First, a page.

RIO RICO, Ariz. -- What should we do with the 9-year-old boy who slipped across the U.S.-Mexico border on April 12, desperate to find his mother, who came here earlier from their home in El Salvador to find work in hopes of bringing the family to a new life in the United States? Attempts to reconnect him to his mother could expose her to deportation.
What of the fate of another young man crossing the Sonoran Desert on foot near Tucson, Ariz., in early April, whose final cell phone call to his mother told of being abandoned in the rough terrain and how thirsty he was?
The plight of thousands of border crossers and the fate of an estimated 11 million undocumented immigrants now in the United States hoping for a chance at legal status were the focus of a national conference on immigration held April 11-13 here.
Titled “Eucharist Without Borders: God’s Welcoming Table and Comprehensive Immigration Reform,” the conference was sponsored by Celebration, the worship resource of the National Catholic Reporter Publishing Company. It convened 170 church professionals and activists in Rio Rico, near the U.S.-Mexico border at Nogales. Participants committed themselves to mount a national interfaith coalition of religious and human rights advocacy similar to those that supported the civil rights movement of the 1960s and the sanctuary movement of the 1980s, to press Congress to pass fair and humane reforms of immigration policy.
Current rules have focused exclusively on workplace raids, criminalization of civil trespass laws, massive incarceration and deportation of otherwise noncriminal offenders, the breakup of families of mixed legal status, decades-long delays for ordinary visas, and the exposure of millions of undocumented persons to exploitation, racial profiling and human rights abuses.
The conference called specifically for implementation of reforms proposed by the U.S. Catholic bishops and highlighted the tragic disconnect between the church’s core mission and identity in the Eucharist that publicly welcomes God in the stranger, and the negative response by many churchgoers to today’s immigrants.
Through field trips into the Sonoran Desert and at the border, conference-goers experienced the conditions migrants face trying to enter the United States on foot. The Arizona sector of the 1,969-mile U.S.-Mexico border has seen a dramatic increase of attempted crossings since the U.S. Border Patrol began concentrating its resources on urban crossing zones in Texas and California. This strategy funneled migrant traffic into the desert sector of the border, considered so inhospitable that no one would risk crossing there. In fact, an estimated 5,600 migrant men, women and children are known to have perished in the desert since 1994, when the Clinton administration authorized “Operation Gatekeeper.”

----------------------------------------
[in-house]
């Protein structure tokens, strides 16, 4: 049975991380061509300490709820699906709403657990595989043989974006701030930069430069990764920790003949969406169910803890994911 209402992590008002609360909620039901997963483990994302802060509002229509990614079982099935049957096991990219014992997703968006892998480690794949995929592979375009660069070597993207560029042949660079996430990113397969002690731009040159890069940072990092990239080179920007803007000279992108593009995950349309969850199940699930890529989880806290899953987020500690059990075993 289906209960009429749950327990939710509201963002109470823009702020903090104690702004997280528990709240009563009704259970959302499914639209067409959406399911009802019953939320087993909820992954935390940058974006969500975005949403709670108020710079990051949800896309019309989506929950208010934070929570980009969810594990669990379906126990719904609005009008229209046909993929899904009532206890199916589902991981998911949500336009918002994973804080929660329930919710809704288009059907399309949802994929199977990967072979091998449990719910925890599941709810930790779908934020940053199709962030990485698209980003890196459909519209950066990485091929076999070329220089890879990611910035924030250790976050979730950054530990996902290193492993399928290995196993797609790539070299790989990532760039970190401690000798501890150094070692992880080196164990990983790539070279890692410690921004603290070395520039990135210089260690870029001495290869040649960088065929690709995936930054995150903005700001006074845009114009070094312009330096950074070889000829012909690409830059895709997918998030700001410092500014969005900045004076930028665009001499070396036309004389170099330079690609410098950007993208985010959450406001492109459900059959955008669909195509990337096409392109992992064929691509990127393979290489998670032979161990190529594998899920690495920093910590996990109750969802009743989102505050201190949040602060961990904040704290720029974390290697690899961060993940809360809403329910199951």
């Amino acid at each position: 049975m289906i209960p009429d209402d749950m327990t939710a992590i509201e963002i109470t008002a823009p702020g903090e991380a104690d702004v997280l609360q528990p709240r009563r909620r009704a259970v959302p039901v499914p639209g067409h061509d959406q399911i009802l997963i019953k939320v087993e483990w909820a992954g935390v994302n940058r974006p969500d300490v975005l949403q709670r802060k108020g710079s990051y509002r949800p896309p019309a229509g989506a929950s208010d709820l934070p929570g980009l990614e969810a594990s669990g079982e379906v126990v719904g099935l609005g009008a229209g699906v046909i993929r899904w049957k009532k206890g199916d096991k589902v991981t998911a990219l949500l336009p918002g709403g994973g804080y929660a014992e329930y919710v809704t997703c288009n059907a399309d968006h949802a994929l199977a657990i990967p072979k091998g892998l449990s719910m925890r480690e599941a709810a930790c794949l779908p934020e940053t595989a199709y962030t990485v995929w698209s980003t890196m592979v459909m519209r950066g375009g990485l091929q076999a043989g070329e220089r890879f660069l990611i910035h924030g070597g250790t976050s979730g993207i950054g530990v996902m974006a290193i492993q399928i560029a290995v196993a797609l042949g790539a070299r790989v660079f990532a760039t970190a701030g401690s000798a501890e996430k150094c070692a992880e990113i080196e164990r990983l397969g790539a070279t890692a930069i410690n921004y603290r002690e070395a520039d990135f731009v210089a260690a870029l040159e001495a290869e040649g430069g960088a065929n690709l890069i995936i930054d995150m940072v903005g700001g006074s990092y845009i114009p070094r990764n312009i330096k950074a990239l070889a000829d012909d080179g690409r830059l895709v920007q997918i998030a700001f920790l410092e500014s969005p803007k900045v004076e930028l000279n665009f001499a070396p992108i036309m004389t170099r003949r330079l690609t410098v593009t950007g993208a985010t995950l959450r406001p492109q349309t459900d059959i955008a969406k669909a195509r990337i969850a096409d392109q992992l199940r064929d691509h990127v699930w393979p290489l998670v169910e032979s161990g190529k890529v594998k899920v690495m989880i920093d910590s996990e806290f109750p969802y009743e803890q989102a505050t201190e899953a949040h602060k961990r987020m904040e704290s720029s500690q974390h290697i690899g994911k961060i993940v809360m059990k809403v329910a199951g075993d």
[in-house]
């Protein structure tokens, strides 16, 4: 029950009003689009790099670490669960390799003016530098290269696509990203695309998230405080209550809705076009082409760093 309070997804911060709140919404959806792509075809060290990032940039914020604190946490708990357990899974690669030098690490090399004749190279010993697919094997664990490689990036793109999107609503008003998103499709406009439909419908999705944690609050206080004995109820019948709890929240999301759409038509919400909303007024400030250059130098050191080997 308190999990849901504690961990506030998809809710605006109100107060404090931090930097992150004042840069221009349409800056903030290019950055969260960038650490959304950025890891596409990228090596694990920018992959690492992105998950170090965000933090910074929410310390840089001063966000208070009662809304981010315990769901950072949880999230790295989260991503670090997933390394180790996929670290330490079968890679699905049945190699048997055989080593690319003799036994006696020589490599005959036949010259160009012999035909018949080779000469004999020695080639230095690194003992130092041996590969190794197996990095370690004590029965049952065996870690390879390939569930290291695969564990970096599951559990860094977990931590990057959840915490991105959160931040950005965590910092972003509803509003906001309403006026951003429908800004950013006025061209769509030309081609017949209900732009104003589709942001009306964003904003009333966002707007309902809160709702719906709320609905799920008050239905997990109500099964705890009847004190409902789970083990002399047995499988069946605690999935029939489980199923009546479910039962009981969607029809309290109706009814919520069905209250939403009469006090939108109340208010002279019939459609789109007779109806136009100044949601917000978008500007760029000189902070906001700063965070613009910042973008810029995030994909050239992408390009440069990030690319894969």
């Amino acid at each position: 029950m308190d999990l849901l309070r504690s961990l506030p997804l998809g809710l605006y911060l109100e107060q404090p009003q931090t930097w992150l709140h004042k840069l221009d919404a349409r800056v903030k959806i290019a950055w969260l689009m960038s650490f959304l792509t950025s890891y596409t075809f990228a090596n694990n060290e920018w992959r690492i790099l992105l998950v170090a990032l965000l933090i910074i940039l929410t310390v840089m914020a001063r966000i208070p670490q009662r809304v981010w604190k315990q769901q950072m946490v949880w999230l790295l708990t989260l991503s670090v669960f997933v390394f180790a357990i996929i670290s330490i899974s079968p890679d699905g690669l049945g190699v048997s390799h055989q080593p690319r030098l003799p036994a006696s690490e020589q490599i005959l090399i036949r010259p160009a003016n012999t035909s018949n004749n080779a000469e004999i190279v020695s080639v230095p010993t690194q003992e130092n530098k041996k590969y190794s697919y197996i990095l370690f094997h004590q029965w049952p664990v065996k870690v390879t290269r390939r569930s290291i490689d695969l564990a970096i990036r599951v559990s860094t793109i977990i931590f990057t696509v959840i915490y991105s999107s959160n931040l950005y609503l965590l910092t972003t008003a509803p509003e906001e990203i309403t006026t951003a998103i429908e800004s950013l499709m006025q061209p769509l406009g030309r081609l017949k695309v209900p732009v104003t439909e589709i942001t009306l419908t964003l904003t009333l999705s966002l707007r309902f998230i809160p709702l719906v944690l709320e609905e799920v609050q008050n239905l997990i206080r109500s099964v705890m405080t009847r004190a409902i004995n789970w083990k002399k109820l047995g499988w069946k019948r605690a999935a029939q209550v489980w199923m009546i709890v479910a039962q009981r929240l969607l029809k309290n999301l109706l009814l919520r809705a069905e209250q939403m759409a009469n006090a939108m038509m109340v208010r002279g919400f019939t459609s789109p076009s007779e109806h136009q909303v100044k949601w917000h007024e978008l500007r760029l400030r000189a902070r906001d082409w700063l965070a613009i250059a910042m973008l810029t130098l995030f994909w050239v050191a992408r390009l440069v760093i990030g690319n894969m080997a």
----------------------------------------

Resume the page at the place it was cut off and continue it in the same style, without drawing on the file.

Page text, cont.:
Representatives of Humane Borders, No More Deaths, Samaritan Patrols and Coalición de Derechos Humanos (Coalition for Human Rights), all groups founded in Arizona in the past decade to provide aid to migrants, led conference field trips, which included a tour of the border and a visit to the Federal Courthouse in Tucson, where migrants arrested at the border are processed for deportation.
Conference speakers included: Jesuit Fr. William O’Neill, professor of social ethics at the Jesuit School of Theology of Santa Clara University in Berkeley, Calif., an expert on global migration; the Rev. John Fife, human rights activist and retired Presbyterian minister, cofounder of the Sanctuary Movement and the group No More Deaths; Jill Marie Gerschutz-Bell, senior legislative specialist for Catholic Relief Services; John L. Allen Jr., NCR senior correspondent; Elena Segura, director of the Chicago archdiocese’s Office of Immigrant Affairs and Immigrant Education; and, in a joint presentation on ecumenical efforts at the border, Catholic Bishop Gerald Kicanas of Tucson and Methodist Bishop Minerva Carcaño of Phoenix. (For a complete description of the conference talks, visit celebrationpublications.org/conference.)
The conference included an outdoor Mass presided over by Kicanas with a backdrop of mountains and near a large labyrinth created by Tucson’s Most Holy Trinity Parish, the conference’s cosponsor, and local artist Deborah McCullough, who placed shoes and other items found in the desert on the trails used by migrants on the path of the labyrinth and in the conference meeting room as a reminder of the high cost of desert passage.
McCullough dedicated her conference displays to the young man whose final cell phone call left uncertain his fate. Until he or his remains are located, it is assumed that he perished in the desert within miles of the conference site.
As for the 9-year-old boy, thanks to efforts by both immigration lawyer Suzanne Gladney in Kansas City, Mo., and a group of Catholic sisters ministering in Pittsburg, Kan., where the boy’s mother has relocated, his story may have a happier ending. Sr. Martha Aldrete, a member of the Missionary Catechists of the Poor, reported that efforts to reunite the boy with his mother are under way. Returning the boy, whose father is now dead, to El Salvador would endanger him, they argue. His mother, who is now married to a U.S. citizen, is pursuing legal status and is eager to see her son again.
[Pat Marrin is editor of Celebration. Contact him at email@example.com. You can watch video excerpts from the conference on the Celebration website.]